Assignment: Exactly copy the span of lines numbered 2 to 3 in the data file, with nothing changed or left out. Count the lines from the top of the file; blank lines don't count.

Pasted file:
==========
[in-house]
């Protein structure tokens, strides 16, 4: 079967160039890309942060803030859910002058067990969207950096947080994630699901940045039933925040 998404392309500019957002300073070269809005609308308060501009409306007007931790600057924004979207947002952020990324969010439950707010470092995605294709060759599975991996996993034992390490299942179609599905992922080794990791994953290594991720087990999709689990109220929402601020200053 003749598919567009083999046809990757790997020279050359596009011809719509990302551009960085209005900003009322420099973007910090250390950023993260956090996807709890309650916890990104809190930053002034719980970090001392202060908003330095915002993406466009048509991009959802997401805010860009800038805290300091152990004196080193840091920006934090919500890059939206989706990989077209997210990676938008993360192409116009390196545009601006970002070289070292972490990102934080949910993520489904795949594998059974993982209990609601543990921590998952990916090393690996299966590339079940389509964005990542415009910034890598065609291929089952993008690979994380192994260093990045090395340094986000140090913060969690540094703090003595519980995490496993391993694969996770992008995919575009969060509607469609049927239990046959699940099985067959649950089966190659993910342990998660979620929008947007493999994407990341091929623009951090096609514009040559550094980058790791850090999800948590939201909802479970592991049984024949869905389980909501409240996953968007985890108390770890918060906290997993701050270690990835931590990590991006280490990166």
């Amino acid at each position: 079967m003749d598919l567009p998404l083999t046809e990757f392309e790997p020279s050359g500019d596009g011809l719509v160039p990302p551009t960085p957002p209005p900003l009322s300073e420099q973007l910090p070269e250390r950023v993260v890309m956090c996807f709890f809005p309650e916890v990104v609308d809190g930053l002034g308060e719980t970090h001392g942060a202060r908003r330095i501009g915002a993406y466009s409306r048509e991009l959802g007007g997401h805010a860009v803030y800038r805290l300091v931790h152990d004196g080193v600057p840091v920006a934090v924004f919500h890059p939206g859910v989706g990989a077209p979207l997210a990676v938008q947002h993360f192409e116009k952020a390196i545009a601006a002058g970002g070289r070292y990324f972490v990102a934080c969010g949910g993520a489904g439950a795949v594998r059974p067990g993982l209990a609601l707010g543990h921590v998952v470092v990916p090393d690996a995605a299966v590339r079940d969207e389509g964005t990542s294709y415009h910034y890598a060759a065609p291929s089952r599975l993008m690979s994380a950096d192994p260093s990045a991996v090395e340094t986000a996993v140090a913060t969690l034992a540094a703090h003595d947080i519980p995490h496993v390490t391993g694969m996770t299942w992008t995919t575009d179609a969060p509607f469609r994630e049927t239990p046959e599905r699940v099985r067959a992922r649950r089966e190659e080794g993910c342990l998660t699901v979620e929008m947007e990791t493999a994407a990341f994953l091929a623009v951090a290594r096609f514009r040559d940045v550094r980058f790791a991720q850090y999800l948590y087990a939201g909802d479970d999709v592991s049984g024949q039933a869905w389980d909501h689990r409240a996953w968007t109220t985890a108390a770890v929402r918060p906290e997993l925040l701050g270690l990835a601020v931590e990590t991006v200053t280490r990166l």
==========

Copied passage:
């Protein structure tokens, strides 16, 4: 079967160039890309942060803030859910002058067990969207950096947080994630699901940045039933925040 998404392309500019957002300073070269809005609308308060501009409306007007931790600057924004979207947002952020990324969010439950707010470092995605294709060759599975991996996993034992390490299942179609599905992922080794990791994953290594991720087990999709689990109220929402601020200053 003749598919567009083999046809990757790997020279050359596009011809719509990302551009960085209005900003009322420099973007910090250390950023993260956090996807709890309650916890990104809190930053002034719980970090001392202060908003330095915002993406466009048509991009959802997401805010860009800038805290300091152990004196080193840091920006934090919500890059939206989706990989077209997210990676938008993360192409116009390196545009601006970002070289070292972490990102934080949910993520489904795949594998059974993982209990609601543990921590998952990916090393690996299966590339079940389509964005990542415009910034890598065609291929089952993008690979994380192994260093990045090395340094986000140090913060969690540094703090003595519980995490496993391993694969996770992008995919575009969060509607469609049927239990046959699940099985067959649950089966190659993910342990998660979620929008947007493999994407990341091929623009951090096609514009040559550094980058790791850090999800948590939201909802479970592991049984024949869905389980909501409240996953968007985890108390770890918060906290997993701050270690990835931590990590991006280490990166």
């Amino acid at each position: 079967m003749d598919l567009p998404l083999t046809e990757f392309e790997p020279s050359g500019d596009g011809l719509v160039p990302p551009t960085p957002p209005p900003l009322s300073e420099q973007l910090p070269e250390r950023v993260v890309m956090c996807f709890f809005p309650e916890v990104v609308d809190g930053l002034g308060e719980t970090h001392g942060a202060r908003r330095i501009g915002a993406y466009s409306r048509e991009l959802g007007g997401h805010a860009v803030y800038r805290l300091v931790h152990d004196g080193v600057p840091v920006a934090v924004f919500h890059p939206g859910v989706g990989a077209p979207l997210a990676v938008q947002h993360f192409e116009k952020a390196i545009a601006a002058g970002g070289r070292y990324f972490v990102a934080c969010g949910g993520a489904g439950a795949v594998r059974p067990g993982l209990a609601l707010g543990h921590v998952v470092v990916p090393d690996a995605a299966v590339r079940d969207e389509g964005t990542s294709y415009h910034y890598a060759a065609p291929s089952r599975l993008m690979s994380a950096d192994p260093s990045a991996v090395e340094t986000a996993v140090a913060t969690l034992a540094a703090h003595d947080i519980p995490h496993v390490t391993g694969m996770t299942w992008t995919t575009d179609a969060p509607f469609r994630e049927t239990p046959e599905r699940v099985r067959a992922r649950r089966e190659e080794g993910c342990l998660t699901v979620e929008m947007e990791t493999a994407a990341f994953l091929a623009v951090a290594r096609f514009r040559d940045v550094r980058f790791a991720q850090y999800l948590y087990a939201g909802d479970d999709v592991s049984g024949q039933a869905w389980d909501h689990r409240a996953w968007t109220t985890a108390a770890v929402r918060p906290e997993l925040l701050g270690l990835a601020v931590e990590t991006v200053t280490r990166l």